RBI autonomy in focus after a tumultuous year
At the heart of the discord was the issue of the autonomy that RBI has tried to jealously protect in the face of attempted encroachments by the government on its turf .Updated: Dec 31, 2018 10:11 IST
Differences between the finance ministry and the Reserve Bank of India (RBI) over the direction of monetary policy and the level of borrowing costs are not uncommon. In 2018, the discord was on full public display until, finally, RBI Governor Urjit Patel quit abruptly on December 10, citing personal reasons.
The points of conflict between the RBI under Patel and the government were wider than they had been in the past, ranging from the government’s proposed use of RBI’s capital reserves, a demand rebuffed by the central bank, more liquidity support for non-banking financial companies (NBFCs), a dedicated liquidity window for NBFCs, and easing of lending restrictions on 11 state-run banks with a low capital base and laden by bad debt. The government admitted that it used Section 7 of the RBI Act to give directives to the central bank on matters of public interest.
“They (differences) played out much more in the public domain. Earlier, the friction between RBI and the ministry of finance was on specific policy issues. This time round, the differences were wide ranging and on a wider canvas. Another difference is that this time round, the issues are being fought through the board of the RBI while earlier the standoff used to be typically between the governor and the finance minister,” former RBI governor D. Subbarao said.
At the heart of the discord was the issue of the autonomy that RBI has tried to jealously protect in the face of attempted encroachments by the government on its turf .
RBI expressed its dissent multiple times in 2018 through public speeches, the most notably one being an Octobver oration by deputy governor Viral Acharya on RBI’s autonomy. “Governments that do not respect central bank independence will sooner or later incur the wrath of financial markets, ignite economic fire, and come to rue the day they undermined an important regulatory institution,” Acharya warned.
To be sure, friction between the banking regulator and the finance ministry has periodically spilled into the open. After RBI under Subbarao failed to loosen credit to boost economic growth in 2012 because of high inflation, then-finance minister P. Chidambaram made his displeasure plain. “Growth is as much a challenge as inflation. If the government has to walk alone to face the challenge of growth, then we will walk alone,” Chidambaram said then.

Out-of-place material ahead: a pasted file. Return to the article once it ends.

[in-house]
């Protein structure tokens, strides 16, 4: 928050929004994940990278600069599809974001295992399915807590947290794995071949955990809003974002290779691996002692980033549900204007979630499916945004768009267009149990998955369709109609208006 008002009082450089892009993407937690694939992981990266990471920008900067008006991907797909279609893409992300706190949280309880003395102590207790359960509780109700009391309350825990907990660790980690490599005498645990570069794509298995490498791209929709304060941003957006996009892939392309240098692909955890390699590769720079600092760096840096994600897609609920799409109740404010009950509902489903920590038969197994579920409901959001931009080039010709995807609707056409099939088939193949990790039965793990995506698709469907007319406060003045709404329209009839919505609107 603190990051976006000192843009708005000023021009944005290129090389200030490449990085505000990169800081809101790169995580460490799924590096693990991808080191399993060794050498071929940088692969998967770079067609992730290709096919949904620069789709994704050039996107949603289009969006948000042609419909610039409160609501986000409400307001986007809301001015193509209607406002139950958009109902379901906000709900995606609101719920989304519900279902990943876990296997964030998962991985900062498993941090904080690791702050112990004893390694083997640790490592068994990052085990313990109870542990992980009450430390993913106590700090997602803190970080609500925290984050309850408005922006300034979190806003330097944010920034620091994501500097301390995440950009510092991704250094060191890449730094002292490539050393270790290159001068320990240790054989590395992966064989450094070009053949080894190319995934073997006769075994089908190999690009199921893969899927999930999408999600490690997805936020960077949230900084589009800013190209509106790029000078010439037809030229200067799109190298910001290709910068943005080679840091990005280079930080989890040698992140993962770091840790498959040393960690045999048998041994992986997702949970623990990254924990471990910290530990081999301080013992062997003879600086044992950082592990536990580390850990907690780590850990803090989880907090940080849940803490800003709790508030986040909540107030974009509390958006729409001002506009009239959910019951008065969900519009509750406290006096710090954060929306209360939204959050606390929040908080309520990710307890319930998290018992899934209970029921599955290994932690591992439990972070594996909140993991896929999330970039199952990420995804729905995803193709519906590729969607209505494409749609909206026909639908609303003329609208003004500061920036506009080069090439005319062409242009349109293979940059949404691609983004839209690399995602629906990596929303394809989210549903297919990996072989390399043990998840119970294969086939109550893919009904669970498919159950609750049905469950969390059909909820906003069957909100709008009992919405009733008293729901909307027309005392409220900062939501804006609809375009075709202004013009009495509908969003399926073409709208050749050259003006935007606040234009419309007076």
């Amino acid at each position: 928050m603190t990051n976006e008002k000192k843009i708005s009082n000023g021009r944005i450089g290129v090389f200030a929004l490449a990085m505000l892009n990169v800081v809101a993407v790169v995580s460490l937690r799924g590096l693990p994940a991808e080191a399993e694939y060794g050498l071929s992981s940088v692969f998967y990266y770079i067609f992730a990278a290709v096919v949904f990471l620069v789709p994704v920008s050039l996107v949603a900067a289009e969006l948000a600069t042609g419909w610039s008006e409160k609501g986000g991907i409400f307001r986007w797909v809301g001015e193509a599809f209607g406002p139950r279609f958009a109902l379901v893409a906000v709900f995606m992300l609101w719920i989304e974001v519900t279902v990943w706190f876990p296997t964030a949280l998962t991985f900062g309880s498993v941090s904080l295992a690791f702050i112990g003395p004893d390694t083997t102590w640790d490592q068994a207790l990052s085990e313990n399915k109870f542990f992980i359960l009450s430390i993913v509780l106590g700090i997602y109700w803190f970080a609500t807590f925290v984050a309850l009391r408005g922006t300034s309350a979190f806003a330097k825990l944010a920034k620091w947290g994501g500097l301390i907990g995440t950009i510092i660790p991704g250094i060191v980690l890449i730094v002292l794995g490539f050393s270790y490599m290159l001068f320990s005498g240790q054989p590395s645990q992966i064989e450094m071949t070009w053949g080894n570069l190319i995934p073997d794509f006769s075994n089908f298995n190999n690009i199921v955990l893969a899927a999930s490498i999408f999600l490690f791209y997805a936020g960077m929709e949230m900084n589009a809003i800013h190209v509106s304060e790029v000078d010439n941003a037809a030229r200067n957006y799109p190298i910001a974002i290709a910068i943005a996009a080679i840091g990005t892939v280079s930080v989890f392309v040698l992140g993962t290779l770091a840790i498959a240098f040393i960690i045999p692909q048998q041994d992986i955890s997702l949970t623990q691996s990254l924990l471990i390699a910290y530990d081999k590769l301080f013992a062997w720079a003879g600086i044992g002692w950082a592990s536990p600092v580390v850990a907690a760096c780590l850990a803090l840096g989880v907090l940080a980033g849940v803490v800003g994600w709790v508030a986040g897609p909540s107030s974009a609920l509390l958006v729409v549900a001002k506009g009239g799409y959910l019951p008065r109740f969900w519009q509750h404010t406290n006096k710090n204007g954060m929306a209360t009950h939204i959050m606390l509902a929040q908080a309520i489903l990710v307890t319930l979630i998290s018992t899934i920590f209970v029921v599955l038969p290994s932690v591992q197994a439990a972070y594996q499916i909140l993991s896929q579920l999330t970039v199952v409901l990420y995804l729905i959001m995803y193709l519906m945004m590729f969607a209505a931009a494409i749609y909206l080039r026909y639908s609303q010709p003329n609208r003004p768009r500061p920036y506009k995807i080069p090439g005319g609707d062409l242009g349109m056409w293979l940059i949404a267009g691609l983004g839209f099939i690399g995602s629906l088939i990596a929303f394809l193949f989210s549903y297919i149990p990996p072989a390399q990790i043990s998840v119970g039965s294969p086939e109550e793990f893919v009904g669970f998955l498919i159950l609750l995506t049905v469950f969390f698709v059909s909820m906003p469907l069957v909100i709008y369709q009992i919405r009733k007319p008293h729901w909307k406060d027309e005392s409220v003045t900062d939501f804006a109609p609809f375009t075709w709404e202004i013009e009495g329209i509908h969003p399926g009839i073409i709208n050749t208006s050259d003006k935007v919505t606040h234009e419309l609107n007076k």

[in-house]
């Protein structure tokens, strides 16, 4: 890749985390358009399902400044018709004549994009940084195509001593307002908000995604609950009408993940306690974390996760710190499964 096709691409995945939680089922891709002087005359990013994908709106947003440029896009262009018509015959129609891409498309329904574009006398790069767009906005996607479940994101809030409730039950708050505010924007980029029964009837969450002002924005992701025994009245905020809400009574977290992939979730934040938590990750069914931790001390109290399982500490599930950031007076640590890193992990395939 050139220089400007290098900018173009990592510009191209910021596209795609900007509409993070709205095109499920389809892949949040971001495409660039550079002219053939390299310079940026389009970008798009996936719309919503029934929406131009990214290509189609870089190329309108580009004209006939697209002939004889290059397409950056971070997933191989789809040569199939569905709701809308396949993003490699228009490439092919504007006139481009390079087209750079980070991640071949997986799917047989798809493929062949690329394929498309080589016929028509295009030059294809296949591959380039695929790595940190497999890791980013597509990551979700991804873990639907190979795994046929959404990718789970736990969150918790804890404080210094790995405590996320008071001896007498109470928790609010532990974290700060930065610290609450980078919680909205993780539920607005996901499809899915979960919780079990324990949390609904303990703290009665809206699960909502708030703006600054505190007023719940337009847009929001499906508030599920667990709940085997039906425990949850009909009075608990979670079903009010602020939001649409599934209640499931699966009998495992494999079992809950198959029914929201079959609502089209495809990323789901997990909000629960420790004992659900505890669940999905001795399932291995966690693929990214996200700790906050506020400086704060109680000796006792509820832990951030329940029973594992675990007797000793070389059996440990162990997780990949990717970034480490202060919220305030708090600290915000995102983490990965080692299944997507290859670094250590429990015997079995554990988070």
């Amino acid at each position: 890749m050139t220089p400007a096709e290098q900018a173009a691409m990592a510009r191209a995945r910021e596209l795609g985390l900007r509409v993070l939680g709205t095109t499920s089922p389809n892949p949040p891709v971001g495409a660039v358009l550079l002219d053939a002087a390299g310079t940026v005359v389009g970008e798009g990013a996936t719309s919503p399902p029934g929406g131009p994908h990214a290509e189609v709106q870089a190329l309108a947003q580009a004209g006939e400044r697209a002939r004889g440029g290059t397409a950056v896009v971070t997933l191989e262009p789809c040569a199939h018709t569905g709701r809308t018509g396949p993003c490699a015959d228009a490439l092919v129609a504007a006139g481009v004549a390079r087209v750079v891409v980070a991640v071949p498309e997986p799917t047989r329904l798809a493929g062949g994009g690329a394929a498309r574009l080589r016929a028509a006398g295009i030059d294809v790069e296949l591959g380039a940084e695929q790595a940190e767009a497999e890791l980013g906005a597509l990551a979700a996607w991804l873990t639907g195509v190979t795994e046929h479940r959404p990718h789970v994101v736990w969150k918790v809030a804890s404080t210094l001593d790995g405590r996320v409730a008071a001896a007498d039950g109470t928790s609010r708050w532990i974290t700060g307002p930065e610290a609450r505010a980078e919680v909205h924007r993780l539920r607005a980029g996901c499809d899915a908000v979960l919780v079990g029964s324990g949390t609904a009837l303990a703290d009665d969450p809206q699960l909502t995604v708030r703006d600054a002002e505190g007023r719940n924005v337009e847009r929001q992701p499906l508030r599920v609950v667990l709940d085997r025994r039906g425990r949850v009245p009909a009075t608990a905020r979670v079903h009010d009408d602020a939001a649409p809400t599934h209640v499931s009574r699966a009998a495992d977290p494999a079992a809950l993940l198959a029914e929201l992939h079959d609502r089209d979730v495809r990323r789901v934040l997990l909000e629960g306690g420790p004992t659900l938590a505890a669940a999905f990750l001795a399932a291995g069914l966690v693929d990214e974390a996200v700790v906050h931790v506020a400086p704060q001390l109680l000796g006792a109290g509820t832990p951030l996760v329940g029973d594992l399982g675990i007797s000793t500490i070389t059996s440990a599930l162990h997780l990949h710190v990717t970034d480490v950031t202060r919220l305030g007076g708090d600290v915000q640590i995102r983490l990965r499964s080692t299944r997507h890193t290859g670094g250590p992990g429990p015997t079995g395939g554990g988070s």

In 2018, the National Democratic Alliance government has been trying to ensure sufficient liquidity for NBFCs that have been hurt by the downfall of Infrastructure Leasing & Financial Services (IL&FS), boost access to fiance for small-scale industries and ease stringent lending restrictions on some state-owned banks. In past years, differences between the government and RBI hinged on other monetary policy matters.
“In 2011, the debate was on the operating procedure of monetary policy. In 2012-13 it was a multiple indicator approach. In 2013 the focus shifted to the singular objective of focusing on inflation, that too CPI (consumer price index). By 2016, the RBI shifted to MPC (monetary policy committee) where the monetary policy decision will be taken by a committee. We moved from individual to institution. In 2018, which is the pre-election year, flow of credit was hardly happening. All these changes also meant that the conflict between the government and RBI had to rise,” said an economist who didn’t want to be named.
The government has said that it respects the autonomy and independence of the central bank, which new governor Shaktikanta Das, a former civil servant, has pledged to uphold.
“I will try and uphold professionalism, core values, credibility and autonomy of this institution. It’s an honour and great opportunity to serve RBI. I will try my best to work with everyone and work in the interest of Indian economy,” Das said at his first news conference after taking charge at the RBI.
Subbarao says he doesn’t expect radical change from past practices. “There should be no presumption that the new governor will undo everything that the former governor has done. RBI works as an institution and every governor is guided by the collective wisdom of the RBI. So will the current governor. I don’t see a quantum break from the past,” he said.
Not everyone is so sanguine. “I think RBI’s independence is being compromised. The fact that a governor was forced out—of course he resigned but it is easy to see where it came from; the board of RBI turning activist; the mention of Section 7 by the government and replacing the governor with one of their own from the ministry indicates that RBI’s autonomy is already diluted,” said Ananth Narayan, associate professor (finance) at SP Jain Institute of Management and Research.